Hamza Yusuf, “A Spiritual Giant in an Age of Dwarfed Terrestrial Aspirations,” Q-News, No. 363, June 2005/Jamad al-Ula 1426, 53-58.



DIY personal bidet

Various types of bidet and, um, how not to use them. (1, 2)

If you’ve gone the “water way,” you know there’s absolutely no turning back. Toilet papers are for those who walk around with sticky dried up stains down their back. Nothing feels as fresh as using water to cleanse yourself. Especially when number two beckons, if you know what I mean.

I admit, this one is rudimentary at best. But it serves its purpose well enough.

This came about as I was stuck at a workshop in some hotel for a whole day, and was forced to improvise. Luckily they have bountiful supply of bottled water.

So all you need is bottled water, and a pen.

1. Steal Acquire bottled water. Usually at conferences, they provide smaller bottles (250ml~) which you can easily smuggle into the toilet without arousing suspicion.

2. Use pen to poke a hole in the bottle cap. As the ball-point may be damaged in the process, use the complimentary pen provided by the conference organizer instead of that $30 Sheaffer or $300 Mont Blanc.

And instead of doing this in full view of  everyone, a more discreet way would be by removing the bottle cap first, place it on the table, and poke away. It’s always wiser to avoid awkward stares in doing these things. So do so only if you are seated at the back, or do the whole “project” in the washroom cubicle itself.

3. Test it! Poke more holes if you want, at the expense of water pressure.


Hamzah Kashghri and the Muslims’ failing PR department

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Not again, my brothers. I am disappointed.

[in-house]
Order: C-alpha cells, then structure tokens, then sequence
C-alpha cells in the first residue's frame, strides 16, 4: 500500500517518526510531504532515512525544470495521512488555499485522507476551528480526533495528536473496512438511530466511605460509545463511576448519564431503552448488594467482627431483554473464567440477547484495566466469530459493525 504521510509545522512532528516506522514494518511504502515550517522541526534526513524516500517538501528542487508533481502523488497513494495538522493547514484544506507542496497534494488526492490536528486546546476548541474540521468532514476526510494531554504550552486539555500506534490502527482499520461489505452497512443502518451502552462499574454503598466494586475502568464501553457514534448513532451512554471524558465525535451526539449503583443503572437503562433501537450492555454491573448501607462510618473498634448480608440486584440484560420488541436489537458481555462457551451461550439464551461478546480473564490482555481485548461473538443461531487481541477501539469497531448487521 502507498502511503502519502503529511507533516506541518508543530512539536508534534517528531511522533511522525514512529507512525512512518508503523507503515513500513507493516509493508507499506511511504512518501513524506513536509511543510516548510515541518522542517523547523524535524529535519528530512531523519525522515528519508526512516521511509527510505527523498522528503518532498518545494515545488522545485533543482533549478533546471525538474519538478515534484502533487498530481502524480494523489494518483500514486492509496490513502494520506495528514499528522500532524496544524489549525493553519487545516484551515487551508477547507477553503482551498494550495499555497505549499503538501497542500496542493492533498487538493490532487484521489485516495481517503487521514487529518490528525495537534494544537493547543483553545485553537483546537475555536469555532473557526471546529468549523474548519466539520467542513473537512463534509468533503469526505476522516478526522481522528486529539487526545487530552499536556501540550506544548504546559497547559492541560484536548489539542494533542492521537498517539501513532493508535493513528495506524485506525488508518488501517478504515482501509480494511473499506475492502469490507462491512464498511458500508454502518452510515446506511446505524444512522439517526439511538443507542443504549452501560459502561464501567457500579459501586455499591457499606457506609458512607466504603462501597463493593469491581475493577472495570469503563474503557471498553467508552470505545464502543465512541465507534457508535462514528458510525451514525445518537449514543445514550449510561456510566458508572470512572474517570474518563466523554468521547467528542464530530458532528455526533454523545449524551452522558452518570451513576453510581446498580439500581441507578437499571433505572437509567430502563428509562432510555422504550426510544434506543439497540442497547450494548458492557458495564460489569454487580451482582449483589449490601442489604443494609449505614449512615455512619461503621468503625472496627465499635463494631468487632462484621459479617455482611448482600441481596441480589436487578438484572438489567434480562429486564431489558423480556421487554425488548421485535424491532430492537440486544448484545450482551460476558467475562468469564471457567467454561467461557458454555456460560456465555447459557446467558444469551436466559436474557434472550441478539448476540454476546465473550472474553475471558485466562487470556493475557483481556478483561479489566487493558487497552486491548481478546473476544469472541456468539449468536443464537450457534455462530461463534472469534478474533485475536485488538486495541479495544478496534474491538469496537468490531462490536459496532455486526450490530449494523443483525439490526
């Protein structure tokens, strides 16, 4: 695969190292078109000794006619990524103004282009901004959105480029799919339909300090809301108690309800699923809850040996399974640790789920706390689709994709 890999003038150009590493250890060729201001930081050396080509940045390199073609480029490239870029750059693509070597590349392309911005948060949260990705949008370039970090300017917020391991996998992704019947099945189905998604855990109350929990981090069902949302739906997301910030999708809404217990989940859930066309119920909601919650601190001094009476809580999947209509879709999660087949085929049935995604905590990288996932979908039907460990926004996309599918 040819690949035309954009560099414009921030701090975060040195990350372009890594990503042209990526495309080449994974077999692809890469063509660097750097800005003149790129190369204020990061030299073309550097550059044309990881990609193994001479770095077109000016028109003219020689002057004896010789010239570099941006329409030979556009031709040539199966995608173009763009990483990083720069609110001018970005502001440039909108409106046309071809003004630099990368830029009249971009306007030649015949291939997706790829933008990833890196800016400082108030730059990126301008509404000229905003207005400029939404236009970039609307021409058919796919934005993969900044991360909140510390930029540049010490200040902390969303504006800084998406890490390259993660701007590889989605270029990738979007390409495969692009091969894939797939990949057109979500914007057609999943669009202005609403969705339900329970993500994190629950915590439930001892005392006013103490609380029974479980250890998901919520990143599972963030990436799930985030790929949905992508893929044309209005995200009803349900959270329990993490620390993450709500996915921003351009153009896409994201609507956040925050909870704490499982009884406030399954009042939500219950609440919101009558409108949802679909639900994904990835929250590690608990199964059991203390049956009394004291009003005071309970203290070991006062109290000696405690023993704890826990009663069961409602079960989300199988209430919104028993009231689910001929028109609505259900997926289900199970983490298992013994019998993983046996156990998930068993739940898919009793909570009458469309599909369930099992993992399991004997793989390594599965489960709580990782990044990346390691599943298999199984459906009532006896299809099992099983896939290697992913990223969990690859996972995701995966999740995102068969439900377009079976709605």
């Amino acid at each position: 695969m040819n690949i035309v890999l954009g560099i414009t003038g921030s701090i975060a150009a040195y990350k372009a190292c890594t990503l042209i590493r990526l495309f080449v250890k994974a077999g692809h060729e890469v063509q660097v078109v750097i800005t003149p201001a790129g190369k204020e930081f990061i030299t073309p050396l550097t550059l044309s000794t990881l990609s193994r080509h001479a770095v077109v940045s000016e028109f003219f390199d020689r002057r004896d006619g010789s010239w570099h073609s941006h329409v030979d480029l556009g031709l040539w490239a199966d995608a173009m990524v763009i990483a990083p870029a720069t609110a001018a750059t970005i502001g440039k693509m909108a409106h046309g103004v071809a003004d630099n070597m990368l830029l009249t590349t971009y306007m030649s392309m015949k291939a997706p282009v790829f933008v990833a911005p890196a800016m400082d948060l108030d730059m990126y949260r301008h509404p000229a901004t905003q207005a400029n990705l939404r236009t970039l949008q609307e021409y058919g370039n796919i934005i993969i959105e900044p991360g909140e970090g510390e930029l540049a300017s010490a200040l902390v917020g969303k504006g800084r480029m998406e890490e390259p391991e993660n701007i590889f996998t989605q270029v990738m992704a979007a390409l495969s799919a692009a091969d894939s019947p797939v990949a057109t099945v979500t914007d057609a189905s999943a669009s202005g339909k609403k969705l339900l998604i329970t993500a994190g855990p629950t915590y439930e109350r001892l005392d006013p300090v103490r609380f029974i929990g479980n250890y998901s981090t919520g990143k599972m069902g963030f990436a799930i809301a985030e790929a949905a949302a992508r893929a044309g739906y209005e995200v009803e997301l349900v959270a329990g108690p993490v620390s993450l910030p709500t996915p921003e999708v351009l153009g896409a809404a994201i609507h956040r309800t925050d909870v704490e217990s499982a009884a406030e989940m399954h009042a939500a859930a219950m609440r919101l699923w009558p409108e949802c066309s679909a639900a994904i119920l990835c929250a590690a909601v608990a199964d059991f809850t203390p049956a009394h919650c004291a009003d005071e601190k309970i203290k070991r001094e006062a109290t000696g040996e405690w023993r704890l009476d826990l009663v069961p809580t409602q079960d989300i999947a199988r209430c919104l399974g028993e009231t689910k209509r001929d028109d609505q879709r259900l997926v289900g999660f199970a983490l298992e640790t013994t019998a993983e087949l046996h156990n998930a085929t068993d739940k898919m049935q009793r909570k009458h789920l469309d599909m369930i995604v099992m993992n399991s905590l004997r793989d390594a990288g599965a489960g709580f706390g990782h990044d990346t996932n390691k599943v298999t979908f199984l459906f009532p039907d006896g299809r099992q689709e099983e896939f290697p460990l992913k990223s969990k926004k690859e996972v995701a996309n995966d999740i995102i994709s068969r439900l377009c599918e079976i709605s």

Why such the fuss about Hamzah Kashghri? Granted, he showed disrespect the Prophet ﷺ, but for those of you calling for his execution, that is by far the worst reaction one can do.

Seriously, look at the news now. Newsmakers can sniff scandals from miles away. Add “Islam” to that, and it’ll help sell their news ten times faster, thank you very much.

Remember the Satanic Verses? I’m quite sure no one bothered to read it when it was first published. But when the fatwa on Salman Rushdie’s head was given, that was enough to propel that book to the bestseller’s list. What about the nasty, immature cartoons on out beloved Prophet? It was rotting in the Danish background for months until some people decided to protest openly about it. And the rest is history.

So how far on top have Islam and Muslims come out of these incidents?

And now we have Hamzah Kashghri. Based on our past experiences, I thought we have learnt our lesson in public relations.

Oh how wrong am I.

If he needs counseling, then go to him. By openly calling for his execution, we are undoing the positive image of Islam.

And for what? Some guy saying he won’t kiss the Prophet’s hand? In the Prophet’s time, people used to throw animal intestines on him while he was praying. How about that  for disrespect? And what did he do? He ignored them. People threw bloodied gut on you, and you, ﷺ, ignored them. SubhanAllah, Such patience!

And what about the time in Taif when he was stoned until he was bleeding? Rock-solid patience. In fact, he asked Allah to forgive them.

Where are we now? Calling for the head of another Muslim, who is in need of merciful guidance more than ever.

The rest of us, we need a good PR department.